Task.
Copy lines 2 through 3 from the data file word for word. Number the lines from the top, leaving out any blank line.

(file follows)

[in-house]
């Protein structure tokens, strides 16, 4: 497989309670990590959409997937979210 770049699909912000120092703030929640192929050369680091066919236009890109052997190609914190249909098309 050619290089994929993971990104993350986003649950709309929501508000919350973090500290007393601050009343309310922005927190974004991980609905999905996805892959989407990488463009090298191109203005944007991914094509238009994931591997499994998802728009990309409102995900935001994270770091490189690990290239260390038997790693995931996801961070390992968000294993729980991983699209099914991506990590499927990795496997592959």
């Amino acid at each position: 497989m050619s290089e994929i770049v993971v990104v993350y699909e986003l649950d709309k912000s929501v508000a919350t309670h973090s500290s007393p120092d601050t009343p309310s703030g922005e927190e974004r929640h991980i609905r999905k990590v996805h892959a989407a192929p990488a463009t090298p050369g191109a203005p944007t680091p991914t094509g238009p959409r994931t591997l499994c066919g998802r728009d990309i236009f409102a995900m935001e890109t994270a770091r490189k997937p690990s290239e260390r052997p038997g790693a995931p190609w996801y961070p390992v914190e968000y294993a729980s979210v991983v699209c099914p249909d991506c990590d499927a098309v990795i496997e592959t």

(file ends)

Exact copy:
């Protein structure tokens, strides 16, 4: 497989309670990590959409997937979210 770049699909912000120092703030929640192929050369680091066919236009890109052997190609914190249909098309 050619290089994929993971990104993350986003649950709309929501508000919350973090500290007393601050009343309310922005927190974004991980609905999905996805892959989407990488463009090298191109203005944007991914094509238009994931591997499994998802728009990309409102995900935001994270770091490189690990290239260390038997790693995931996801961070390992968000294993729980991983699209099914991506990590499927990795496997592959």
């Amino acid at each position: 497989m050619s290089e994929i770049v993971v990104v993350y699909e986003l649950d709309k912000s929501v508000a919350t309670h973090s500290s007393p120092d601050t009343p309310s703030g922005e927190e974004r929640h991980i609905r999905k990590v996805h892959a989407a192929p990488a463009t090298p050369g191109a203005p944007t680091p991914t094509g238009p959409r994931t591997l499994c066919g998802r728009d990309i236009f409102a995900m935001e890109t994270a770091r490189k997937p690990s290239e260390r052997p038997g790693a995931p190609w996801y961070p390992v914190e968000y294993a729980s979210v991983v699209c099914p249909d991506c990590d499927a098309v990795i496997e592959t």